How to Use Learning Opportunities to Move Your Career Forward: Interview with Ellen Gottesdiener

Editor’s Note: I’m excited to bring you a summary of a recent conversation I had with Ellen Gottesdiener, someone I personally respect greatly, both in what she has achieved in her career and what she has given to the business analyst community, including the wealth of free requirements resources on EBG Consulting’s website. Ellen had so many inspiring insights to share, that I’ll be presenting this interview in multiple pieces. We start today with Ellen’s thoughts on professional development and learning in business analysis.

Laura: What learning opportunities have you found most valuable in your career?

Ellen: As a professional and a person, I feel like I am always a work in progress. I have had so many learning opportunities throughout my career, some formal and some coming from reflections on career experiences that did not work out so well. Let’s start there. One such experience was when I was a project manager with a development team. I took on facilitating my first workshop and it flopped. While the workshop brought some clarity, it did not create positive relationships between the development and business teams. In retrospect, I realized I had not been neutral. The reality I learned from this experience is that neutrality and preparation are absolutely necessary for successful workshop facilitation.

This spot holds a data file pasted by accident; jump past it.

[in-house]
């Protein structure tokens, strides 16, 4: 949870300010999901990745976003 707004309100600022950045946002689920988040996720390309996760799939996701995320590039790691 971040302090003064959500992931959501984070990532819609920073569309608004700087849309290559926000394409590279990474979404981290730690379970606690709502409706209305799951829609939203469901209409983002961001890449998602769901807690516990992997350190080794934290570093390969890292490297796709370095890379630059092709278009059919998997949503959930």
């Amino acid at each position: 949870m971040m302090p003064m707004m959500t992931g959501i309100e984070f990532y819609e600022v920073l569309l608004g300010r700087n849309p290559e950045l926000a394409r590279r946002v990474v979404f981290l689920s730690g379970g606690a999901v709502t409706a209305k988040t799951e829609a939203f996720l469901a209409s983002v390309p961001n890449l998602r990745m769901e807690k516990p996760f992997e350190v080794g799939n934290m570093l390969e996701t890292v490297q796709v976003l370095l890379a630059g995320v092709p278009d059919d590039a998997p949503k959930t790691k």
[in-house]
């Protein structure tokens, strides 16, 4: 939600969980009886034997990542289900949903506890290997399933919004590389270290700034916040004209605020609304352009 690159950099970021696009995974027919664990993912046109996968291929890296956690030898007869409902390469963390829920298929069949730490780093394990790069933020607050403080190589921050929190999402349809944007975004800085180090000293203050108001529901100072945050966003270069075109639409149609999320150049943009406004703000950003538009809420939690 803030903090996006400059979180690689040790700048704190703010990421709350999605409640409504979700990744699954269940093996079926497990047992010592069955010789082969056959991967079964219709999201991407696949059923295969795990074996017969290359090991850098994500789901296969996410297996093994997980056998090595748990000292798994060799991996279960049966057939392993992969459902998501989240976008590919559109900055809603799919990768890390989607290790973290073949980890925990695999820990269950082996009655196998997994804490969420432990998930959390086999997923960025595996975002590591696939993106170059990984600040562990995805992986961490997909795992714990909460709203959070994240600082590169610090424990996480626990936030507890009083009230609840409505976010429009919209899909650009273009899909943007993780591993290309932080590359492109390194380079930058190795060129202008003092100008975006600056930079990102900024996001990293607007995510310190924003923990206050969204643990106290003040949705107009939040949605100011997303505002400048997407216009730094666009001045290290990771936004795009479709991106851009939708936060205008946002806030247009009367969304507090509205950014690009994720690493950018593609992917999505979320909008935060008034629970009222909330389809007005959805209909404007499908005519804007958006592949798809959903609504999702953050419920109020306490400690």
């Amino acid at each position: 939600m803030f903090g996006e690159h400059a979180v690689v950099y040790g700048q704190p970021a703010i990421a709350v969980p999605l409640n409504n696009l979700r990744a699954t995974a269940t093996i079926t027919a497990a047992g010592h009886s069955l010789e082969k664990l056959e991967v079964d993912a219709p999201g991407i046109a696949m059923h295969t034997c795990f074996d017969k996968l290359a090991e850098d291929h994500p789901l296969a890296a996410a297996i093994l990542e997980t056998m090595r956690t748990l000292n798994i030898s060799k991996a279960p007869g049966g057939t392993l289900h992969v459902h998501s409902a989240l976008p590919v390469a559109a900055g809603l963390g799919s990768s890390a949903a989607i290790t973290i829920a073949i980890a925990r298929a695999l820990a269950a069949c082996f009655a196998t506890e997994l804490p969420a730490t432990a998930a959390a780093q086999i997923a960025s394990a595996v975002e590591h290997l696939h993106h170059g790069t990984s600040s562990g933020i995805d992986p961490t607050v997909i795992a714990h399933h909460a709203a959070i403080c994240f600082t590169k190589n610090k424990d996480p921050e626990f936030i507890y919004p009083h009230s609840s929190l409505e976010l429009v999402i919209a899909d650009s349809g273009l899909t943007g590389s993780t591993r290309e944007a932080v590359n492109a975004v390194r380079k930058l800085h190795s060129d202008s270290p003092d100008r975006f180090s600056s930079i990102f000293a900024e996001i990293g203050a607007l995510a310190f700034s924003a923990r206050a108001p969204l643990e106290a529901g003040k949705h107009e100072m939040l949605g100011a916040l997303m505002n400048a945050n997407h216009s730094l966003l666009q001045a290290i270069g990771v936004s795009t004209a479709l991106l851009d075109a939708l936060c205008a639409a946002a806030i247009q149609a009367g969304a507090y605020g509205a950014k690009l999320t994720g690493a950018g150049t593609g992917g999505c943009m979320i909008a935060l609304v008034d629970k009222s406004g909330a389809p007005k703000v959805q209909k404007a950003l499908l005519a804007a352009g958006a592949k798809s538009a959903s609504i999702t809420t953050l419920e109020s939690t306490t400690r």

Laura: What did you do as a result of that insight?

Ellen: I learned from this experience that I needed to work on me. And not just focus on the technical mechanics of workshop facilitation but also on my soft skills, such as being fully present. I needed the whole group to be my client. It’s been a journey.

I started going to International Association of Facilitators (IAF) conferences and learned from professional facilitators who had nothing to do with software. I set out to meet specific people in the industry and sought out training, coaching, and mentoring from them. I discovered people I wanted to learn from and emulate. I became purposeful about my learning. I set a goal of being able to plan and design a workshop for any type of project in any domain (under the right preconditions) and I set out to achieve that goal.

Along the way, I’ve had the opportunity to learn by collaborating with trusted colleagues. I truly value these experiences and opportunities. By sharing experiences, asking for advice on challenges, shadowing each other, and providing peer reviews, we have been able to learn together and help each other.

Laura: What an inspiring story. You mentioned the IAF and I find it interesting that you pursued many learning opportunities outside of software development. Is that something you’d recommend to others in business analysis?

Ellen: Once you are a mid or senior-level business analyst, it’s important to go outside your immediate profession for learning opportunities. As business analysts, we are coaches and consultants. We need to be able to draw on multiple disciplines to meet the needs of our organizations and our people. Sometimes you need to go in multiple different directions to get the full picture. You might need to step back and understand the problem domain or dig deep into the systems architecture to fully understand a system constraint. Pulling in resources and practices from multiple domains creates new opportunities for you to solve challenging problems.